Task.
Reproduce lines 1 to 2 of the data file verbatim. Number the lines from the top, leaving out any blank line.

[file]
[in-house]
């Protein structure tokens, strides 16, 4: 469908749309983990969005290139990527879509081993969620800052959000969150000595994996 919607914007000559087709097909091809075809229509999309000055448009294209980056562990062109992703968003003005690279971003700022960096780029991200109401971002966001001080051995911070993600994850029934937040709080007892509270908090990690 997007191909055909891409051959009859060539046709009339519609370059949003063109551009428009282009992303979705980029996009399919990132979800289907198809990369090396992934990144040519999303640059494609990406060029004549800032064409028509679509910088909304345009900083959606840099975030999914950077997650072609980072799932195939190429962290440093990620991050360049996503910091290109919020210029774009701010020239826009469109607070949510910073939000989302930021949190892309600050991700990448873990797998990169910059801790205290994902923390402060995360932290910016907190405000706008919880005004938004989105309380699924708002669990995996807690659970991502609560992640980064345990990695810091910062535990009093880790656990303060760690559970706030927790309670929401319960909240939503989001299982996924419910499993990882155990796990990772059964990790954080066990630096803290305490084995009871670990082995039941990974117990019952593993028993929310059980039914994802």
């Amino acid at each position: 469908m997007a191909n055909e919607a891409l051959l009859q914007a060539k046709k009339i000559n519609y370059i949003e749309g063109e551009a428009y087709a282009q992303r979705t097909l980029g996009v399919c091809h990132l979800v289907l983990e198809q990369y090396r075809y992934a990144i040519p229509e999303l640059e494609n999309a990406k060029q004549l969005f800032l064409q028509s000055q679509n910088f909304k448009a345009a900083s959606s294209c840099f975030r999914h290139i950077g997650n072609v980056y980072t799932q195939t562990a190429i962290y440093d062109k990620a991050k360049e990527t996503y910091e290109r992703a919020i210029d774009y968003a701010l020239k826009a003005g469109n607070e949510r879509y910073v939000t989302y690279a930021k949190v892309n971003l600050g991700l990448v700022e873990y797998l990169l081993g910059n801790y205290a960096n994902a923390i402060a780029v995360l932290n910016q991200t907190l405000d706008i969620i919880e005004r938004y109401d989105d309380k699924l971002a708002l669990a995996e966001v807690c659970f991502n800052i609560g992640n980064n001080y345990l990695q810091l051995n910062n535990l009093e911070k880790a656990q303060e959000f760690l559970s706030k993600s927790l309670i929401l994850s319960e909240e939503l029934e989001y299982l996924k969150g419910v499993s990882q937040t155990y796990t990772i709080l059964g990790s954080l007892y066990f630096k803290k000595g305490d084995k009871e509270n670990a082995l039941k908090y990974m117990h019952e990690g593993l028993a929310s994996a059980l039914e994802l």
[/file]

[in-house]
């Protein structure tokens, strides 16, 4: 469908749309983990969005290139990527879509081993969620800052959000969150000595994996 919607914007000559087709097909091809075809229509999309000055448009294209980056562990062109992703968003003005690279971003700022960096780029991200109401971002966001001080051995911070993600994850029934937040709080007892509270908090990690 997007191909055909891409051959009859060539046709009339519609370059949003063109551009428009282009992303979705980029996009399919990132979800289907198809990369090396992934990144040519999303640059494609990406060029004549800032064409028509679509910088909304345009900083959606840099975030999914950077997650072609980072799932195939190429962290440093990620991050360049996503910091290109919020210029774009701010020239826009469109607070949510910073939000989302930021949190892309600050991700990448873990797998990169910059801790205290994902923390402060995360932290910016907190405000706008919880005004938004989105309380699924708002669990995996807690659970991502609560992640980064345990990695810091910062535990009093880790656990303060760690559970706030927790309670929401319960909240939503989001299982996924419910499993990882155990796990990772059964990790954080066990630096803290305490084995009871670990082995039941990974117990019952593993028993929310059980039914994802």